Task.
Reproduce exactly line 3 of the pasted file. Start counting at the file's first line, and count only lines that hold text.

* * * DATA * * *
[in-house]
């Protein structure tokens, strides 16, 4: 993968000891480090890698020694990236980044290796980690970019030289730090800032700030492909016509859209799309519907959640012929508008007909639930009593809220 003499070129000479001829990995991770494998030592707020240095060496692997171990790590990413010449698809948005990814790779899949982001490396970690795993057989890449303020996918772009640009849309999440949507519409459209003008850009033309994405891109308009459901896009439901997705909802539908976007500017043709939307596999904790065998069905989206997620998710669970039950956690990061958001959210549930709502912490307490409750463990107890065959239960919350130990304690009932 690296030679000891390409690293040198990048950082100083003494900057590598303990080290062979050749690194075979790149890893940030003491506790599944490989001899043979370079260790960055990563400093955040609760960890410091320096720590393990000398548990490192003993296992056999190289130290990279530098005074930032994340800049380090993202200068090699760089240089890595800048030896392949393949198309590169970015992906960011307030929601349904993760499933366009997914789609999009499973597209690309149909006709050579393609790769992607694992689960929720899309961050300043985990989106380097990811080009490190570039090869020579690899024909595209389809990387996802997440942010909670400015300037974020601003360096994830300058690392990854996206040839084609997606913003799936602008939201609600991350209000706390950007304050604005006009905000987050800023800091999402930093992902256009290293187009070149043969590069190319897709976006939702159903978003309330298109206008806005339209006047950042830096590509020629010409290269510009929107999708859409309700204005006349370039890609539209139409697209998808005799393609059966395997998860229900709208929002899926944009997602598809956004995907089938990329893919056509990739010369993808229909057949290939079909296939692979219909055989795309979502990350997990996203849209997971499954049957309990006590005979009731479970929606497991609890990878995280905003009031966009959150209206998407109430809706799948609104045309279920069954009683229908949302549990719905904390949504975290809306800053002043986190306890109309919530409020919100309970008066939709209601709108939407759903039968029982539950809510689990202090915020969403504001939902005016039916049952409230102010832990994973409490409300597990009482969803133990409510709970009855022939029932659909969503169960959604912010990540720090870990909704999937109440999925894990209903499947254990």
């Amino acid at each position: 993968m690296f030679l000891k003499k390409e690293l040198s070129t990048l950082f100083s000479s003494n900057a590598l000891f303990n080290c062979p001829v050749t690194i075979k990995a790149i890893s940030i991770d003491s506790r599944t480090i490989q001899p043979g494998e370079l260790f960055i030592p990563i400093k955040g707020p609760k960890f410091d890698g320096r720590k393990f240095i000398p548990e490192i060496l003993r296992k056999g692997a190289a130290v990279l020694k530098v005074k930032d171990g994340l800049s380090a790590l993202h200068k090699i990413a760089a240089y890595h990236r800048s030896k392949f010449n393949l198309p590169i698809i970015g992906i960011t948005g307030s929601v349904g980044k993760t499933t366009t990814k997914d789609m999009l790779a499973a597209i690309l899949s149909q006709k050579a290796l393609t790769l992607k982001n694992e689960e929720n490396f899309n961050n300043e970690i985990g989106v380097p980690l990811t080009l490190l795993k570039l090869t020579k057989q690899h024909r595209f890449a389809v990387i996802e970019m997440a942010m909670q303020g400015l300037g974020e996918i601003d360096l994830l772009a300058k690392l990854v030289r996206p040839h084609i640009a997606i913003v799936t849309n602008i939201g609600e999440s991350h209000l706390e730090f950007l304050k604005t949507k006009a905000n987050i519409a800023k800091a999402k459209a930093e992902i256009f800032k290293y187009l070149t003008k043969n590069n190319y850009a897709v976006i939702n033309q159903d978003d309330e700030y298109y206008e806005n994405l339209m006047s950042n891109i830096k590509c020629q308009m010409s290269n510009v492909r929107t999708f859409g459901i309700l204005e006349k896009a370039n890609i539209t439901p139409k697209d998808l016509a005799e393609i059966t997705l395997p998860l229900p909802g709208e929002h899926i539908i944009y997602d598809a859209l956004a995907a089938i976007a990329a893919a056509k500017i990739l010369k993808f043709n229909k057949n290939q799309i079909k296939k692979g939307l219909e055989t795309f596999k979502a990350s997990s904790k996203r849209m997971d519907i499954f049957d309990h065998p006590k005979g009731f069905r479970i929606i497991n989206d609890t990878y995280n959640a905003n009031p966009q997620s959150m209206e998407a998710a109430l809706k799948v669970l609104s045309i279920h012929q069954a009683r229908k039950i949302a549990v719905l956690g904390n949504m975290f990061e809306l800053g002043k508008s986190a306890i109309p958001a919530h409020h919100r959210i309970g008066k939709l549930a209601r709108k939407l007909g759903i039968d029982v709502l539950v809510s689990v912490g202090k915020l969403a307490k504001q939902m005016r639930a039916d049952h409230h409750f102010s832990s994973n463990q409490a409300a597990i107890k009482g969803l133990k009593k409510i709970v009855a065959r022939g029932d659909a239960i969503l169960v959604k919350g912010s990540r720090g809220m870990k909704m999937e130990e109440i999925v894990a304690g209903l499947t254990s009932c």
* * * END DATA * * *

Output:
């Amino acid at each position: 993968m690296f030679l000891k003499k390409e690293l040198s070129t990048l950082f100083s000479s003494n900057a590598l000891f303990n080290c062979p001829v050749t690194i075979k990995a790149i890893s940030i991770d003491s506790r599944t480090i490989q001899p043979g494998e370079l260790f960055i030592p990563i400093k955040g707020p609760k960890f410091d890698g320096r720590k393990f240095i000398p548990e490192i060496l003993r296992k056999g692997a190289a130290v990279l020694k530098v005074k930032d171990g994340l800049s380090a790590l993202h200068k090699i990413a760089a240089y890595h990236r800048s030896k392949f010449n393949l198309p590169i698809i970015g992906i960011t948005g307030s929601v349904g980044k993760t499933t366009t990814k997914d789609m999009l790779a499973a597209i690309l899949s149909q006709k050579a290796l393609t790769l992607k982001n694992e689960e929720n490396f899309n961050n300043e970690i985990g989106v380097p980690l990811t080009l490190l795993k570039l090869t020579k057989q690899h024909r595209f890449a389809v990387i996802e970019m997440a942010m909670q303020g400015l300037g974020e996918i601003d360096l994830l772009a300058k690392l990854v030289r996206p040839h084609i640009a997606i913003v799936t849309n602008i939201g609600e999440s991350h209000l706390e730090f950007l304050k604005t949507k006009a905000n987050i519409a800023k800091a999402k459209a930093e992902i256009f800032k290293y187009l070149t003008k043969n590069n190319y850009a897709v976006i939702n033309q159903d978003d309330e700030y298109y206008e806005n994405l339209m006047s950042n891109i830096k590509c020629q308009m010409s290269n510009v492909r929107t999708f859409g459901i309700l204005e006349k896009a370039n890609i539209t439901p139409k697209d998808l016509a005799e393609i059966t997705l395997p998860l229900p909802g709208e929002h899926i539908i944009y997602d598809a859209l956004a995907a089938i976007a990329a893919a056509k500017i990739l010369k993808f043709n229909k057949n290939q799309i079909k296939k692979g939307l219909e055989t795309f596999k979502a990350s997990s904790k996203r849209m997971d519907i499954f049957d309990h065998p006590k005979g009731f069905r479970i929606i497991n989206d609890t990878y995280n959640a905003n009031p966009q997620s959150m209206e998407a998710a109430l809706k799948v669970l609104s045309i279920h012929q069954a009683r229908k039950i949302a549990v719905l956690g904390n949504m975290f990061e809306l800053g002043k508008s986190a306890i109309p958001a919530h409020h919100r959210i309970g008066k939709l549930a209601r709108k939407l007909g759903i039968d029982v709502l539950v809510s689990v912490g202090k915020l969403a307490k504001q939902m005016r639930a039916d049952h409230h409750f102010s832990s994973n463990q409490a409300a597990i107890k009482g969803l133990k009593k409510i709970v009855a065959r022939g029932d659909a239960i969503l169960v959604k919350g912010s990540r720090g809220m870990k909704m999937e130990e109440i999925v894990a304690g209903l499947t254990s009932c």